Nick Kyrgios said it was “not difficult at all” to focus on this week’s Japan Open, despite his court hearing yesterday at home in Australia for alleged common assault.
The 27-year-old Wimbledon finalist is due to have his case heard at a magistrates’ court in Canberra, on the same day he is scheduled to play in Tokyo.
It is common for defendants not to appear for largely administrative hearings where they have legal representation.
Details of the allegation against Kyrgios have not been disclosed to the public.
The maverick world number 20, at his first tournament since losing in the quarter-finals of the US Open last month, said that he had been dealing with the case “for months” and was taking it “day by day”.
“There’s only so much I can control and I’m taking all the steps and dealing with that off the court,” Kyrgios, one of the most polarising figures in tennis, said yesterday in the Japanese capital.
“I can only do what I can and I’m here in Tokyo and just trying to play some good tennis, continue that momentum and just try to do my job – and that’s play tennis, play it well.
“That’s it,” he said.
The temperamental Kyrgios, whose potential has often been betrayed by his on-court behaviour, said he was “super excited” to be back in action in Tokyo after his “heartbreaking” US Open defeat to Russia’s Karen Khachanov.
He said the loss had “added a bit of fuel” to his motivation and feels he is ready to win his first Grand Slam at next year’s Australian Open.
“I thought the US Open was a great chance – obviously that one really, really hurt because I definitely thought that I was the favourite after I beat (Daniil) Medvedev,” he said. “Now I just have to wait until the Australian Open but I just want to keep my form, the way I’m playing, I want to keep that going,” he said.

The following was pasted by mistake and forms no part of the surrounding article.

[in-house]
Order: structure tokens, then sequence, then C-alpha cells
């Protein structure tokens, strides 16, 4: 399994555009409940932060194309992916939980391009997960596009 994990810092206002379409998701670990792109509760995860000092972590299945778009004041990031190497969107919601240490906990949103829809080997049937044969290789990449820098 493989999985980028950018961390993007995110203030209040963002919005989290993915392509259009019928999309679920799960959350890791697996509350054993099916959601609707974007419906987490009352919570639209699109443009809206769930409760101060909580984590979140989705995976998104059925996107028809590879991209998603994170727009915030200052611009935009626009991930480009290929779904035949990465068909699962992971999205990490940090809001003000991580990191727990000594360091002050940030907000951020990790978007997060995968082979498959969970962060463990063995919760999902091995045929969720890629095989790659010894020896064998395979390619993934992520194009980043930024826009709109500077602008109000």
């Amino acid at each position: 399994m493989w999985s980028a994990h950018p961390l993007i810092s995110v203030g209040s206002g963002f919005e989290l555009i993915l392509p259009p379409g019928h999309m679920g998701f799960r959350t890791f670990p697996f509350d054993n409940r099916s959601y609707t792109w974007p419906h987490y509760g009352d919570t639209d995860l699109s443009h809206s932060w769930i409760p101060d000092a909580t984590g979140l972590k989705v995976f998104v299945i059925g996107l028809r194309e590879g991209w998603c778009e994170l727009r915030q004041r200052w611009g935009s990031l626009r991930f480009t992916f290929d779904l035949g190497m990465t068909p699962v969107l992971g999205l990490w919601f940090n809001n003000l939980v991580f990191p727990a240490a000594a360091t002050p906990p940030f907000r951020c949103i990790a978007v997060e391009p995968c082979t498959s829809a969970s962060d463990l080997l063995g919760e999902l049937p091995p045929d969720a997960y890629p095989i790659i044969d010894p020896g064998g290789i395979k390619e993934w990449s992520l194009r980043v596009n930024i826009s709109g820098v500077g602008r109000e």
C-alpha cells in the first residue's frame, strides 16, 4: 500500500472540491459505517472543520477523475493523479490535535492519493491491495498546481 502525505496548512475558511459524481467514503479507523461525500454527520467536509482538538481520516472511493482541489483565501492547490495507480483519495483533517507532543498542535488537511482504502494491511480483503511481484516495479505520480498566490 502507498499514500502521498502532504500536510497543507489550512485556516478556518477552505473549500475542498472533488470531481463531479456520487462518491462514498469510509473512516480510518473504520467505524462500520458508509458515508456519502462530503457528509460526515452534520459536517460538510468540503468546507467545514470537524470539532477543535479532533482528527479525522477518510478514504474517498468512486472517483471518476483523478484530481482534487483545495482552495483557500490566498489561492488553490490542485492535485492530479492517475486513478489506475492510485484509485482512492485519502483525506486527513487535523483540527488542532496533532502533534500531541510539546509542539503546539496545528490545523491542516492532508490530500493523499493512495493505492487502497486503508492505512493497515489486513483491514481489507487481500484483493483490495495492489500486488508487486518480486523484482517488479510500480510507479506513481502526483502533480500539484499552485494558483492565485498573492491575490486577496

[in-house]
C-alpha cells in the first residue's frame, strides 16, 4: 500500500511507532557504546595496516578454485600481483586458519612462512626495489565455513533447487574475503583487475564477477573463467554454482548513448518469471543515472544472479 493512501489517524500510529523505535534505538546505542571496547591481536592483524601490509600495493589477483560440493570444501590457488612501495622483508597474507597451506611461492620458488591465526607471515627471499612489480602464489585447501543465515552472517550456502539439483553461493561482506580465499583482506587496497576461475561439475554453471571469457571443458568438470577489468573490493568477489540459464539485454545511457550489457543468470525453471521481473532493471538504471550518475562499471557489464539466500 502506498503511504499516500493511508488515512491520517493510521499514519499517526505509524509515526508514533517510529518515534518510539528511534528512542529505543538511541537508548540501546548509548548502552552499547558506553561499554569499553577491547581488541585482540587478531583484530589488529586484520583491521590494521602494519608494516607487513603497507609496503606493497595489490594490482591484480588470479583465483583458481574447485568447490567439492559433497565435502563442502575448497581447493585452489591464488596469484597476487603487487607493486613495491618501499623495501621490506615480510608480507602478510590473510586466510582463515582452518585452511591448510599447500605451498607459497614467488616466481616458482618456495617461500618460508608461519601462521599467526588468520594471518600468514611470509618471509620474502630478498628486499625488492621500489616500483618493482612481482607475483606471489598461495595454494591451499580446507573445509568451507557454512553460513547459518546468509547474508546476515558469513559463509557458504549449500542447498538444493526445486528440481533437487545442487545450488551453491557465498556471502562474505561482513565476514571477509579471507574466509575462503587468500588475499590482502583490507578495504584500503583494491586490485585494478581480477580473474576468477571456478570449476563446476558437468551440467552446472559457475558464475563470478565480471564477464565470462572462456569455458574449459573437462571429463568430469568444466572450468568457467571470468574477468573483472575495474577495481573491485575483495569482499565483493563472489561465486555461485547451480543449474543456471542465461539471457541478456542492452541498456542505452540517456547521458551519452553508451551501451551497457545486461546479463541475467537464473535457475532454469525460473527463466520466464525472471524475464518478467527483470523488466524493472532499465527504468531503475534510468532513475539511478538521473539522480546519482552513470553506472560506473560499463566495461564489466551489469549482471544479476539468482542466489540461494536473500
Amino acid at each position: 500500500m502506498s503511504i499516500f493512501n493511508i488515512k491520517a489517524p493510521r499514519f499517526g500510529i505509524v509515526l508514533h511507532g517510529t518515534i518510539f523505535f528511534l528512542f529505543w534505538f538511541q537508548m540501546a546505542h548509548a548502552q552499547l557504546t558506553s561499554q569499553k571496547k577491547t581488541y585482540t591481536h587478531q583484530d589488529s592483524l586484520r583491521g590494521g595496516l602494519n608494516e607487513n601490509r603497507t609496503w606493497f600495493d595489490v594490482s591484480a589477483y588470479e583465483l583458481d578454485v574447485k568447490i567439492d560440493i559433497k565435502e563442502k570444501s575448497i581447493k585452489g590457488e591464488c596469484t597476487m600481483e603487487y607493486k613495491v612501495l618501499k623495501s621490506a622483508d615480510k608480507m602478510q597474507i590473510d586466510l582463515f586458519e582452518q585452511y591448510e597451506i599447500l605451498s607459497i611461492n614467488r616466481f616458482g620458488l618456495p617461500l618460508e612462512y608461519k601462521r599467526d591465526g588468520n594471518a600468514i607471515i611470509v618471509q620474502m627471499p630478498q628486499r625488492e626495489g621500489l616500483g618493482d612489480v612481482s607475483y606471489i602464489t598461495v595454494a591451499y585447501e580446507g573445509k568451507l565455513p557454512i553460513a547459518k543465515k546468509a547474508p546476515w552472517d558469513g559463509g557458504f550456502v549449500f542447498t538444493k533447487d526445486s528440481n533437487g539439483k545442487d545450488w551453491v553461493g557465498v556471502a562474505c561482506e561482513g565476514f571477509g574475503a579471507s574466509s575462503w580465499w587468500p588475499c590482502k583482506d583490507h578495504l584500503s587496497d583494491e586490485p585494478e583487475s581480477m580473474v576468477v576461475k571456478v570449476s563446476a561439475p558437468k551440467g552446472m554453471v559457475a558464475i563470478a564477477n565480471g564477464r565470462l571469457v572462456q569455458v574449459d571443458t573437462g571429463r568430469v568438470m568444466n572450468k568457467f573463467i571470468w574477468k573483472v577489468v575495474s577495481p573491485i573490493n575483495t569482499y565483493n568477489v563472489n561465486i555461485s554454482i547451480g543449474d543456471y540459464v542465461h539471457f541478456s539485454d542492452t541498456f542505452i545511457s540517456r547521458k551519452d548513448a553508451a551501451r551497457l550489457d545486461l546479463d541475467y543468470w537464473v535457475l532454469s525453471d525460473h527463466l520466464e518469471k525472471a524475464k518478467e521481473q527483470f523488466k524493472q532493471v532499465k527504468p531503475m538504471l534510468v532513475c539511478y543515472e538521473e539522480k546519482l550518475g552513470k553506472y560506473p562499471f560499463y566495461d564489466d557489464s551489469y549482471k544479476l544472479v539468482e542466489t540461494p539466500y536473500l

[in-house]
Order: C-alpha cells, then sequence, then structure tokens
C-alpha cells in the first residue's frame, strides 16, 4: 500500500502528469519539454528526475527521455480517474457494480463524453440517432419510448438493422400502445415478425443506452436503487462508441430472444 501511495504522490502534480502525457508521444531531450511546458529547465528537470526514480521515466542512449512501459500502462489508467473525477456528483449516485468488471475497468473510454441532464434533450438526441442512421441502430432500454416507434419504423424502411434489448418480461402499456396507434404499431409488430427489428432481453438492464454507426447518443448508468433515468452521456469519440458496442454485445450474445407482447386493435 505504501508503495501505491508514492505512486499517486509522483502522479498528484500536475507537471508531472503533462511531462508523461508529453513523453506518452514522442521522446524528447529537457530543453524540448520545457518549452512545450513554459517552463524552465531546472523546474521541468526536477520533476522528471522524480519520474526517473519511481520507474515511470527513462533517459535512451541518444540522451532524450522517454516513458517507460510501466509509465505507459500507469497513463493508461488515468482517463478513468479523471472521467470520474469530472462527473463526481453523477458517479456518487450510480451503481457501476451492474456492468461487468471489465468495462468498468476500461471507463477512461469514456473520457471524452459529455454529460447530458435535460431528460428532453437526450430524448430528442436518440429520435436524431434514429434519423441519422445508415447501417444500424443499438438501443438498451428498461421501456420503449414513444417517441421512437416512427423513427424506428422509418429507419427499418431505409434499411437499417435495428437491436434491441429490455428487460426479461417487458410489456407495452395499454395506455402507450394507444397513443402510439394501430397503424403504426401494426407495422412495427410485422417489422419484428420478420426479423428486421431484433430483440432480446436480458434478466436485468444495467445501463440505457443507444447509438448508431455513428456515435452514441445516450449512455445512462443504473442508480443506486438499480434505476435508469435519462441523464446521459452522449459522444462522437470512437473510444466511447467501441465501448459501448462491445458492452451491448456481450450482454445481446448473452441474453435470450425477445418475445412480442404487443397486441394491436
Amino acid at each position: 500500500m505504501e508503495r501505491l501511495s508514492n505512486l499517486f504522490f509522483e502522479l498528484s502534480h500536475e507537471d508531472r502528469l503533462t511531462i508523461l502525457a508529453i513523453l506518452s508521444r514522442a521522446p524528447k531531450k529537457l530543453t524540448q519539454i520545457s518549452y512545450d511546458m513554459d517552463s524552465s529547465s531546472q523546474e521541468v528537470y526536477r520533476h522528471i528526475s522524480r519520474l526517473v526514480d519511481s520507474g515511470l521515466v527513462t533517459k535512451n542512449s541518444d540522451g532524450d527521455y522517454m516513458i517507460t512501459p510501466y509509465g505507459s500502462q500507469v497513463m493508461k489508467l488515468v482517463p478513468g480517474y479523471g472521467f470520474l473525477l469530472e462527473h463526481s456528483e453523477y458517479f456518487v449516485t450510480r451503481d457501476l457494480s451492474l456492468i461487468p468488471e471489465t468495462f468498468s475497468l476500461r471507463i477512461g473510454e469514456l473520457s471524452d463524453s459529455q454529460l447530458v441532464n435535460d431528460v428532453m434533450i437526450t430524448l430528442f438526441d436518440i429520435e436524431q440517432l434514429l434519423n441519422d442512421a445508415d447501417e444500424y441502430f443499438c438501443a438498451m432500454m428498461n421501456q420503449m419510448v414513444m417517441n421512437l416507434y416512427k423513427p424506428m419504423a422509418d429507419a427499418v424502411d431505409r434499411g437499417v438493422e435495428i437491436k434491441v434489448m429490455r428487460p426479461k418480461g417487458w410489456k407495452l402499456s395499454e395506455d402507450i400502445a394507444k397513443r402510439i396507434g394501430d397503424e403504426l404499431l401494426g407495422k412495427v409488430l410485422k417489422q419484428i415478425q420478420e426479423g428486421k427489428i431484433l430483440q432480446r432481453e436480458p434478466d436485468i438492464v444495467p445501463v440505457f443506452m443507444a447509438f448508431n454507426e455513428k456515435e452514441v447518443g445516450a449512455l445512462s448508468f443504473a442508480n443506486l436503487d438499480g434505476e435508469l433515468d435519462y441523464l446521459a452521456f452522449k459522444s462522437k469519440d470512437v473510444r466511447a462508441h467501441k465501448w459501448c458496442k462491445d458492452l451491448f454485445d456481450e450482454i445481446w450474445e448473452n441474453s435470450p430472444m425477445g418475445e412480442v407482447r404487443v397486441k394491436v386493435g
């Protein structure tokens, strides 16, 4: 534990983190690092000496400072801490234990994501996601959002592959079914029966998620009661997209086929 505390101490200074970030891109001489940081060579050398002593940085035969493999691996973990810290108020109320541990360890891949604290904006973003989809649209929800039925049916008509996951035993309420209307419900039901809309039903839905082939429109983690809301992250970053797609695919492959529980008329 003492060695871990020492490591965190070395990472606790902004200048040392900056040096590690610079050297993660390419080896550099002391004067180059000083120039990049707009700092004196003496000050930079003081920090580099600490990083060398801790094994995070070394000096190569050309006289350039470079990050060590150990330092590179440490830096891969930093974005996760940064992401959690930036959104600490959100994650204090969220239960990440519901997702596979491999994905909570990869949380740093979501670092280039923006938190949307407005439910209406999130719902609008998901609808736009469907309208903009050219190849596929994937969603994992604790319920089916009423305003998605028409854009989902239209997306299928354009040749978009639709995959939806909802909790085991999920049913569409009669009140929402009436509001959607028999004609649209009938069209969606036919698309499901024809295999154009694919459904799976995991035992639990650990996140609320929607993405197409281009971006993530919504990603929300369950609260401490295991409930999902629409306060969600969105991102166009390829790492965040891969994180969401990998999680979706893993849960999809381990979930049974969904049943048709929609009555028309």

“I’m doing all the right things so I definitely think I can win a Grand Slam, for sure,” he added.
Kyrgios reached his first Grand Slam final at Wimbledon this year but lost to Novak Djokovic, despite winning the first set.
He said that mentally he now feels he can “win any match” after picking up more experience of playing five-set matches and “working on every aspect of my game”.
“For a couple of years I didn’t even get past the third round – I wasn’t training hard enough, I probably wasn’t taking the sport seriously enough,” he said.
“Now, the last year and a half I’ve been training really, really hard.”
Kyrgios is seeded five in Tokyo and will play Taiwan’s Tseng Chun-hsin in the first round.
Top seed Casper Ruud, US Open semi-finalist Frances Tiafoe and Taylor Fritz also feature in the draw.
Kyrgios said that “Grand Slams is all you really get remembered by” but he also said it was “easy to get motivated” for Tokyo, where he won in 2016.
“You can’t just rock up to a Grand Slam and expect to win it,” he said. “You’ve got to put the building blocks in and the foundations in place. I’m super excited to be here, that’s for sure.”
Meanwhile fresh off clinching his first ATP Tour title last month in San Diego, Brandon Nakashima continued his winning ways yesterday in his debut at the Japan Open. The American, whose father is of Japanese descent, defeated Japanese wild card Shintaro Mochizuki 6-3, 6-2 in the first round at the Tokyo ATP 500 event.
“It’s my first time in Japan so I’m still learning a lot about it, but it’s very exciting. It’s beautiful so far,” Nakashima said in his post-match interview.
Nick Kyrgios (Illustration by Reynold/Gulf Times)